Waikato University senior lecturer calls for online justice

by Sol Dolor28 Oct 2016
A senior academic is calling on New Zealand to create an online court system to give more people access to a legal system that is more efficient.
 
Les Arthur, a Waikato University senior lecturer who teaches Legal Ethics, Mediation, Insurance Law and Advanced Civil Litigation, wants the government to follow the UK’s lead where a senior justice official suggested recently after an inquiry that an online court system be established.
 
Apart from forming an online court, the disputes specialist also proposes that the budget for the Disputes Tribunal be increased, BizEDGE reported.
 
To be more efficient, the online courts could handle disputes that are not large enough to warrant an appearance in the District Court, a suggestion similar to those made in England.
 
“There are lots of low-value disputes that range around $50,000 which are not worth going to the district court so there’s a large gap. The ceiling could be increased to $50,000 and the legal rights of parties could be protected without the assistance of lawyers through the development of an online court," Arthur told BizEDGE.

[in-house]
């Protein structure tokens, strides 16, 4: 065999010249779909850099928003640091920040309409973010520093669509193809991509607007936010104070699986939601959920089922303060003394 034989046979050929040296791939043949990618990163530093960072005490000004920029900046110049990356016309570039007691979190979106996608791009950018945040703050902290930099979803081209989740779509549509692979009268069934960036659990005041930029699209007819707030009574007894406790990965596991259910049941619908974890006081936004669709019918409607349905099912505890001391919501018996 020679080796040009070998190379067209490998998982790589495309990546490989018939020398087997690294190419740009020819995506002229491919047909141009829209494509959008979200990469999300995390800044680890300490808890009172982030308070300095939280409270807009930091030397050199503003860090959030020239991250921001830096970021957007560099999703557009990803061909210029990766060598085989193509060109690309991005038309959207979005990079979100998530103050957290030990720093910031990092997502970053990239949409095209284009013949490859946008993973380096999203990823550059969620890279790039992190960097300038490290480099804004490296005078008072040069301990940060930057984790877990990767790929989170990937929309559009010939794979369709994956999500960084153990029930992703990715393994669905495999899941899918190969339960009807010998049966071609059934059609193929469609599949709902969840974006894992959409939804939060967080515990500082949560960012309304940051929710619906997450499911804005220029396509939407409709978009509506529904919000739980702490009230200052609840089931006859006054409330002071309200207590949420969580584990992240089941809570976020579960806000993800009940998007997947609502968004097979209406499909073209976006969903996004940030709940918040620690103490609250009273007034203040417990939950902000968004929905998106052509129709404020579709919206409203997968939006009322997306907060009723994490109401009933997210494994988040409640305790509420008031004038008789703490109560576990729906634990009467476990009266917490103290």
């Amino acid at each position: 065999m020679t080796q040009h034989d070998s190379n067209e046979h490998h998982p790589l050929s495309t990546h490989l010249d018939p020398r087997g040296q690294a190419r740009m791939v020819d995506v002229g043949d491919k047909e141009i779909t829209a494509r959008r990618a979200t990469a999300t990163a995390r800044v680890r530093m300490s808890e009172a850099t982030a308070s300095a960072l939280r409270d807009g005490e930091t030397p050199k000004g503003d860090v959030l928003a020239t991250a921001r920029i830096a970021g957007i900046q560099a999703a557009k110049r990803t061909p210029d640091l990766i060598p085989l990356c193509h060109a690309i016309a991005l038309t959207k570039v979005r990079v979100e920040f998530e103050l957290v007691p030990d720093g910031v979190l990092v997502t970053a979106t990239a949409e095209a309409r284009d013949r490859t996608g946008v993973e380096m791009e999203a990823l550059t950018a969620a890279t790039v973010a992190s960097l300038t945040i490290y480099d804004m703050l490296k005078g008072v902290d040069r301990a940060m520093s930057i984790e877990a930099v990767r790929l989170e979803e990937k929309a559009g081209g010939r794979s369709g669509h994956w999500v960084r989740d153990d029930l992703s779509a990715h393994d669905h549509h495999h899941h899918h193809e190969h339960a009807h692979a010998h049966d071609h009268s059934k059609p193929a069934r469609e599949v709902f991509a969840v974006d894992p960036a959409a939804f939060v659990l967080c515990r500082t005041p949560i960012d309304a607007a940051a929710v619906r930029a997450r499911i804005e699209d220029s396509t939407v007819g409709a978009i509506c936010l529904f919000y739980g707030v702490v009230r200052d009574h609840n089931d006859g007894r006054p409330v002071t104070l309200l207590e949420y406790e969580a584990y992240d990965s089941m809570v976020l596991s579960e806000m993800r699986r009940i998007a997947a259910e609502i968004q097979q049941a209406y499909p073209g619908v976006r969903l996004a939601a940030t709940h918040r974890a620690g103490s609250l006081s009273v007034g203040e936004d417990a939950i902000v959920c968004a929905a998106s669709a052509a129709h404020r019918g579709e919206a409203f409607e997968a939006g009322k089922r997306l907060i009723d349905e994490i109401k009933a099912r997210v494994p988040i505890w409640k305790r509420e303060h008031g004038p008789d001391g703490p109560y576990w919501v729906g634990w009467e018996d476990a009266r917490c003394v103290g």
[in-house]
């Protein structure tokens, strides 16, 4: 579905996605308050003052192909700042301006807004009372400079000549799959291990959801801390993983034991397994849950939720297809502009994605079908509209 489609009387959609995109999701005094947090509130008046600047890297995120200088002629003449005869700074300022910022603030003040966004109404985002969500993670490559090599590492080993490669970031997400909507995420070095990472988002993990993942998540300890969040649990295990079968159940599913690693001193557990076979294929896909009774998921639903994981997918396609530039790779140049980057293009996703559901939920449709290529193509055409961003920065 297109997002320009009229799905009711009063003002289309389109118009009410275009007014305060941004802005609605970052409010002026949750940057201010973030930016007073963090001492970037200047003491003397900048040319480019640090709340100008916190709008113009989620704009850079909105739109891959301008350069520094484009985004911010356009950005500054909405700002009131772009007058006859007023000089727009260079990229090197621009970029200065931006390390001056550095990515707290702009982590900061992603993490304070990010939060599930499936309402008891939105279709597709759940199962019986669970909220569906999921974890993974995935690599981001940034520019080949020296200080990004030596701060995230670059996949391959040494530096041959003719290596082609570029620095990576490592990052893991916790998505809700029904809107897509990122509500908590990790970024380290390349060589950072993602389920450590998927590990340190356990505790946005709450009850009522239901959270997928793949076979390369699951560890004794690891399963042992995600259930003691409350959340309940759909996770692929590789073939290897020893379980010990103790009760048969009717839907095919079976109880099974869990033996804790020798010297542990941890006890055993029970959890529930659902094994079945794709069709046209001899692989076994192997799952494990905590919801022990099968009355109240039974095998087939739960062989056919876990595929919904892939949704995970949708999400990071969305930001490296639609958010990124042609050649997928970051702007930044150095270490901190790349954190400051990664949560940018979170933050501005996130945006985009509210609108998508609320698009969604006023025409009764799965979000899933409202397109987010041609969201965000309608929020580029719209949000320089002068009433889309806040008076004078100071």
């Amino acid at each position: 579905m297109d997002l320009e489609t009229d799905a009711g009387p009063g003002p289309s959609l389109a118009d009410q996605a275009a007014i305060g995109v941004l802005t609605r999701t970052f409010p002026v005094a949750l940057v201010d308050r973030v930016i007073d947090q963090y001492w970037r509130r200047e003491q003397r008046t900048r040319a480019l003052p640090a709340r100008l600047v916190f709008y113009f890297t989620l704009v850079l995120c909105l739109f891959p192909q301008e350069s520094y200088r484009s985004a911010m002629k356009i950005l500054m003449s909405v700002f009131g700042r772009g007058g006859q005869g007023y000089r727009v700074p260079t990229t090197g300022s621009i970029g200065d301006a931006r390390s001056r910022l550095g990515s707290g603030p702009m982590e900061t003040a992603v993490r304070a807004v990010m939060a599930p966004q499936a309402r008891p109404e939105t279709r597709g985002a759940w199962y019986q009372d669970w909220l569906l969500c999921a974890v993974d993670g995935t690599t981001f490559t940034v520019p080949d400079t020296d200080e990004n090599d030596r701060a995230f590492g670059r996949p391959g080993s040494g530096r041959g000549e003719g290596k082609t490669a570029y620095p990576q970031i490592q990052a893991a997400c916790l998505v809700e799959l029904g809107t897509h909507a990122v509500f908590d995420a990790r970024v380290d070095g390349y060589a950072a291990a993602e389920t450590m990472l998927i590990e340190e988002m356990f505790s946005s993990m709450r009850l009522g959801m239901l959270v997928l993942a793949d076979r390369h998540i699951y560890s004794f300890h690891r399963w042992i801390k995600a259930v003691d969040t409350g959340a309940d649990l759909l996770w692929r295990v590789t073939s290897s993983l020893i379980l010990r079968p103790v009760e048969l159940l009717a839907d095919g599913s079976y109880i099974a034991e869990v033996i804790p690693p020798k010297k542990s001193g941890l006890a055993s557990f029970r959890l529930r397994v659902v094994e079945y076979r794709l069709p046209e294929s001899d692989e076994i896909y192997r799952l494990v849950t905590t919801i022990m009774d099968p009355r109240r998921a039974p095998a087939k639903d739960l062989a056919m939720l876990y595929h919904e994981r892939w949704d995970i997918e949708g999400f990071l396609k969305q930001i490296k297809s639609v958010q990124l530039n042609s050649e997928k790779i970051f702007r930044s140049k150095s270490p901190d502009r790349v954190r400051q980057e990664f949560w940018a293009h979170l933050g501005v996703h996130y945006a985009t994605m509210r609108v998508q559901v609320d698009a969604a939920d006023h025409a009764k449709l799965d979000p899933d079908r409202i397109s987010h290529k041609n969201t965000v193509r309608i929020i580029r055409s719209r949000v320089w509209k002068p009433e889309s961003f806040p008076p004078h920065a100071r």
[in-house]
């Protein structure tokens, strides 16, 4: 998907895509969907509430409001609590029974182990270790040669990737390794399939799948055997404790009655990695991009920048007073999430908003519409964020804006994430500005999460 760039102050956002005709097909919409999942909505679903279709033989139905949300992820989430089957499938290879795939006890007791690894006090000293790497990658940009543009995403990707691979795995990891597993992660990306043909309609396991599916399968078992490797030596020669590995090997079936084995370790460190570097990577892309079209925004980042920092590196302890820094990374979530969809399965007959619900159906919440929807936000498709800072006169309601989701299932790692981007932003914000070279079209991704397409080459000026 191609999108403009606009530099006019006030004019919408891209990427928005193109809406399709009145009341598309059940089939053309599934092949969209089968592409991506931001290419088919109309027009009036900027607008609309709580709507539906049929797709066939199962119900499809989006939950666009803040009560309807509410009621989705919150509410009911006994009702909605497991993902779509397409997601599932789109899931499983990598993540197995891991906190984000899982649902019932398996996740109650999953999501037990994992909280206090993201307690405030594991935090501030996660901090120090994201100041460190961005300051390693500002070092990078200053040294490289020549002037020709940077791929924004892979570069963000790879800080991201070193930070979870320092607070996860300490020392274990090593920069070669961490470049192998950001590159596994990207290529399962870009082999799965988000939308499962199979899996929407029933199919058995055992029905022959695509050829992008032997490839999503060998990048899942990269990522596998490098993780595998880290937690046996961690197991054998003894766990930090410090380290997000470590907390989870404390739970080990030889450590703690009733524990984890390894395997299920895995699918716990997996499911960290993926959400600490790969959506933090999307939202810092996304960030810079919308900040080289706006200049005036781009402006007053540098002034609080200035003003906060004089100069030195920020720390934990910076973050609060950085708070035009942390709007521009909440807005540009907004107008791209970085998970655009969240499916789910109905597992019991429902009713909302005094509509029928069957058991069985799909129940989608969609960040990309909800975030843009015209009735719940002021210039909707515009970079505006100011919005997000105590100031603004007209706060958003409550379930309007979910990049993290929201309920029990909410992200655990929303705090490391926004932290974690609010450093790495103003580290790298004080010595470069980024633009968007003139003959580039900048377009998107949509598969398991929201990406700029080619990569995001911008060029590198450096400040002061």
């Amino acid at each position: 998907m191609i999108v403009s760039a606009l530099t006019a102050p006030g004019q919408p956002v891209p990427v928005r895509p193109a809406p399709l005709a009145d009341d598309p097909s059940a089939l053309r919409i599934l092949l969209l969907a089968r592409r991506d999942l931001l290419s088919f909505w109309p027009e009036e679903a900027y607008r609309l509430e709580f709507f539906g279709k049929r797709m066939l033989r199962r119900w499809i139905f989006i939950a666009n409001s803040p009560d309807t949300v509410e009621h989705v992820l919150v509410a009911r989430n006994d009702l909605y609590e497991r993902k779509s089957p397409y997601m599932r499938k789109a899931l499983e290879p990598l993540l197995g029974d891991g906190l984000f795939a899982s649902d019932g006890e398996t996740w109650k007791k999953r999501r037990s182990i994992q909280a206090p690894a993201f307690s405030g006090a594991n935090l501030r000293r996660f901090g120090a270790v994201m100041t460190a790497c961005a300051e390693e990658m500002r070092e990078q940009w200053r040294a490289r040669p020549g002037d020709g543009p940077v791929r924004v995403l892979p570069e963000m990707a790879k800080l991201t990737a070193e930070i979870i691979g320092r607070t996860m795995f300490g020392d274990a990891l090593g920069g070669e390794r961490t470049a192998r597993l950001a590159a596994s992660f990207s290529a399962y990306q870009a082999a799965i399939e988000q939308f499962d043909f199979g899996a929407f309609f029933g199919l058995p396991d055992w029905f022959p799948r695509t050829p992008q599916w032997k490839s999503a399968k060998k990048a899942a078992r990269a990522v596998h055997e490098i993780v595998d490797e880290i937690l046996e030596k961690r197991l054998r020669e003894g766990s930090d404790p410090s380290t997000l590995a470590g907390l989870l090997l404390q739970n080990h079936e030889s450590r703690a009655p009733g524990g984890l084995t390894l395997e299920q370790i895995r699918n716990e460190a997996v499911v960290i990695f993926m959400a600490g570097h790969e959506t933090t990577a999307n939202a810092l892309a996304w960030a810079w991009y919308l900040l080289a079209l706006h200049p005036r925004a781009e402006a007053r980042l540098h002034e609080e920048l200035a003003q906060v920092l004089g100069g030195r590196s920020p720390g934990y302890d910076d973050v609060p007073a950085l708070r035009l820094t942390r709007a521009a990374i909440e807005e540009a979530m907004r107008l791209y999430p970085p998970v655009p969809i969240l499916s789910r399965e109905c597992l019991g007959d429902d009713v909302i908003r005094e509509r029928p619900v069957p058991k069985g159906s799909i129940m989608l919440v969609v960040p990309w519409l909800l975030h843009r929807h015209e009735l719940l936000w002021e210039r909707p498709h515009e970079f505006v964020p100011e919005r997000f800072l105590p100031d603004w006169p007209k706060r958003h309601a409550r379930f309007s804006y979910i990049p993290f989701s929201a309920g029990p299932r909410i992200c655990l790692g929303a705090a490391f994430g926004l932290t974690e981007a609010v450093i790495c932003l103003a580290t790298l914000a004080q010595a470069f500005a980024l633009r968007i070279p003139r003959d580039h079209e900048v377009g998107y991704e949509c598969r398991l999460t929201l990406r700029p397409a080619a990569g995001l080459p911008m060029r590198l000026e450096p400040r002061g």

The Disputes Tribunal handles matters that are worth less than $20,000 provided all parties participate.
 
In a 300-page report after a year’s worth of analysis that started in July last year, UK Court of Appeal Judge Lord Justice Briggs suggested the establishment of an online court that lets people resolve disputes worth less than £25,000 (about $42,700).
 
The online court would rarely involve lawyers, if at all, and will utilise the latest technologies which are currently being used in other countries in Europe and in Canada to handle disputes online.
 
Read: UK judge proposes online court sans lawyers
 
The systems being used around the world vary but they commonly analyse disputes, draw up needed documents and explain concepts in a way all parties understand. These systems have been developed from dispute resolution systems deployed by giant online retailers like Amazon.
 
From the online system, appeals could be electronically sent to the District Court, Arthur said.
 
“Appeals from the Tribunal, which should include errors of law, could be submitted electronically to a District Court Judge and in some circumstances a decision could be made on the documents. The online court system would resolve common disagreements over issues such as goods, services and property damage more quickly and easily,” Arthur, a former barrister and solicitor of the High Court, said.
 
For the online court system to reach the most possible users, however, the academic suggests that agencies and organisations be involved.
 
“An essential element of the development of an Online Tribunal would be the availability of voluntary agencies such as Community Law Centres or Citizens Advice Bureau nationwide to assist the computer challenged,” Arthur, who previously had a private practice and also served as corporate counsel for Vero Insurance, said.


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